So it seems to me that the search for authenticity, or its fetishization according to some, is not necessarily a bad thing, as long as it contributes to a self-aware critique of the culture that shapes us, built on an ontology of dependence rather than the blind pursuit of self-reliant novelty. Authentic individuality, built with a borrowed axe, makes way for a new kind of self-reliance that is not just about our inner selves and is inseparable from our dependence upon one another.

Matthew E. Johnson is a junior member at the Institute for Christian Studies, focusing his philosophical studies on hermeneutics, aesthetics, discourse, and issues surrounding individual and group identity.

Photo used from http://blogs.dickinson.edu/romnat/2011/06/07/henry-david-thoreau/

3 comments:

  1. I have to wonder if the newly-extreme popular focus on public image as identity isn't in fact a response to the understanding that individuality is dependently originated. Some would argue that public image as identitty isn't all that new, but I would counter that public individuals who are purely characters is relatively new. Alice Cooper, the name of a band, became the name of the band's singer, who in real life was nothing like his stage self, not merely an edited-for-distribution version of his usual self. People copied the image, not the person. Fast forward to this decade, what explains the Kardashian phenomenon -- commanding interest because they are famous rather than being famous because they command interest? Alice Cooper at least commanded interest because of artistic skill and originality, which isn't entirely removed from authenticity, but once relieved of even seeking an authenticity rooted somewhere inside rather than outside, isn't the risk that we get pure inauthenticity -- culture eating its own tail -- Kardashian Kulture?

    -dz

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  2. Kardashian Kulture! That's a scary thought. I think the Kardashians are an interesting case because on one hand they illustrate clearly some of the pressure built into our culture -- get rich, be famous -- but at the same time, most of us are extremely critical of their lifestyle (I hope). Now that they are publicly built into culture, we as members of the same culture have the ability (and responsibility) to think critically about them. How much do we want to imitate their lifestyle, and how much do we want to reject it? This is the kind of authentic individuality that I suggest (in agreement with Heidegger, I think) we should shoot for. If we let go of our critical stance and succumb to the pressures built into culture (like the Kardashians), I think there could be a risk of becoming a Kardashian culture.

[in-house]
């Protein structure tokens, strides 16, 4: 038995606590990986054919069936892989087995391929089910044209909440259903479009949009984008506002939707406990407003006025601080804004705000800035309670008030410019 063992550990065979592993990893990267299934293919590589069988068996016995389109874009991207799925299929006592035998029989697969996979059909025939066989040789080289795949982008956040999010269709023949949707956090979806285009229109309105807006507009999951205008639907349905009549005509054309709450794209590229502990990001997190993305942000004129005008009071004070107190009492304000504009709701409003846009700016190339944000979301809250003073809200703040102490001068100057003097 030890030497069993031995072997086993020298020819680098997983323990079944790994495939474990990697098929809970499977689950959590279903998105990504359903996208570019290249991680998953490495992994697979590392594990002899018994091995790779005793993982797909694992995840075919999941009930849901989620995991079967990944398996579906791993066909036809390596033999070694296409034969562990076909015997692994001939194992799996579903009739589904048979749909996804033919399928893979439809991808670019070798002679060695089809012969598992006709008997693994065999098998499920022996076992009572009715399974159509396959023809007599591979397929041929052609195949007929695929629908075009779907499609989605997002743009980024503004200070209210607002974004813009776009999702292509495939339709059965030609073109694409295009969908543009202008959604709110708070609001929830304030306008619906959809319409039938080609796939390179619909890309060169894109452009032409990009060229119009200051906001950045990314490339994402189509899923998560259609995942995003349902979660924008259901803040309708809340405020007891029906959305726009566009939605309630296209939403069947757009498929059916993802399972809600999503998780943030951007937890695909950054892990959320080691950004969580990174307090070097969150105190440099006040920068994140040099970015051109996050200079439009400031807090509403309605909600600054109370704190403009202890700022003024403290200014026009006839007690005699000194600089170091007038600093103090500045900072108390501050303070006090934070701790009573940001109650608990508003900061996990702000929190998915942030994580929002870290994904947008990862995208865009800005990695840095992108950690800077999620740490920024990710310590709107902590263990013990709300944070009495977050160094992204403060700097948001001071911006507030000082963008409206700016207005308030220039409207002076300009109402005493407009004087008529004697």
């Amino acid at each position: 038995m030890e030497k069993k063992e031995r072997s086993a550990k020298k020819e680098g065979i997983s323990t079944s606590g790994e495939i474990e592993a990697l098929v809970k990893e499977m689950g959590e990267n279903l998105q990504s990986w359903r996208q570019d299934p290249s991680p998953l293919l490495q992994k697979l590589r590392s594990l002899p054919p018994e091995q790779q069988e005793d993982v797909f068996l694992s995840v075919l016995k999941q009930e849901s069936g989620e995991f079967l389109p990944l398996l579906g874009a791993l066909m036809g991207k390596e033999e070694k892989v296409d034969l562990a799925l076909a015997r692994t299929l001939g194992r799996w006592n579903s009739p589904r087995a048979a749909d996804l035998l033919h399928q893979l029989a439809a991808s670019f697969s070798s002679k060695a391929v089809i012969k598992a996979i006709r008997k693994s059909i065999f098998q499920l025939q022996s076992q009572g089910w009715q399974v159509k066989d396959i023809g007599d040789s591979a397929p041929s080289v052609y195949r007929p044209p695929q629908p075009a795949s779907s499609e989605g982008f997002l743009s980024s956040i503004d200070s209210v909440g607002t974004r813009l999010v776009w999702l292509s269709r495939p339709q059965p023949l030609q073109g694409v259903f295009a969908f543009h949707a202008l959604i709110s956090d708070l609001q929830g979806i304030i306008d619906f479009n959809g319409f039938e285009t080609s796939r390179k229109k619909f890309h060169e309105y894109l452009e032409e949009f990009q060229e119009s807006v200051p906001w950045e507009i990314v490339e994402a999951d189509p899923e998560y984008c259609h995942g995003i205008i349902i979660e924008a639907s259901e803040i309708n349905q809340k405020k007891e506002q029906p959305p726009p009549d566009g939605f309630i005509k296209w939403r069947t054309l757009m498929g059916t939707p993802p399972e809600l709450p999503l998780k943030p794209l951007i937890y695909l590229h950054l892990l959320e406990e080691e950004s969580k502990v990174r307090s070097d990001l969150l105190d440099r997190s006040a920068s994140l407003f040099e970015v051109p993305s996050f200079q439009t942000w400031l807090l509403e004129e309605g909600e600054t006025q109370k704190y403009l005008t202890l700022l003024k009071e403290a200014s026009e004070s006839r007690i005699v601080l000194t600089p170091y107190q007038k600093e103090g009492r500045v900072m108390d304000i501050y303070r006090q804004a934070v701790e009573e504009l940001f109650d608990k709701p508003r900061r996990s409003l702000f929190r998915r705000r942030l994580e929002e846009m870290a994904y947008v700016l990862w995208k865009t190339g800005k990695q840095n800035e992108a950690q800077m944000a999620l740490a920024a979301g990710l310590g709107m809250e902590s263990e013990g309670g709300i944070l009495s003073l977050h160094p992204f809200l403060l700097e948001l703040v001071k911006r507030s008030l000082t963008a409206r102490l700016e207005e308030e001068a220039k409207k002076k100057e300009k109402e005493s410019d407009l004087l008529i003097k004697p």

I would be interested in hearing some more of the connection between Alice Cooper and the Kardashians that you are making. Can you unpack that a little bit more? How is public image/recognition connected to the kind of authenticity we're talking about here?

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  3. I'm not critical of their lifestyle but perhaps only because I don't know anything about it.

    What I am trying to get at it is that if we understand what/who-we-are as a "borrowed axe" then what we express can be considered authentic by simply being a mirror of the culture, and I think that can stifle critique of the culture as easily as it can make any critique more self-aware. I'm not arguing with what you have to say but only trying to point to what I see as a potential fork in the road, if we stop willingly embracing our fictions about self-contained individuality. Down one fork we become aware of how our aculturation affects our thinking about culture itself, and this improves our thinking, but down the other fork, relieved of the need to try to find authenticity within, we look for it without.

    I think I reacted a bit to your use of "dependency", perhaps too much. The phrasing "an ontology of dependence" lit my fuse and probably coloured my reading. I want to put "inter" in front of your "dependence" in the worst way. :)

    To unpack a bit more, the Kardashian and Alice Cooper phenomena illustrate how easily folks can simply take the second fork in the road. Alice Cooper's success was rooted in its novelty and demonstrated that titillation alone could be sufficient for success. It titillated in contrast to the culture, and at least Alice Cooper was original and had artistic merit, and expressed a mood of its time. Kardashian titillation, it seems to me, is based in repetition and reflection of the existing culture, confirming it with no pretense of authentic contribution or attempt at critique needed, because we no longer acknowledge any other place to try to find authenticity.

    -dz

    ReplyDelete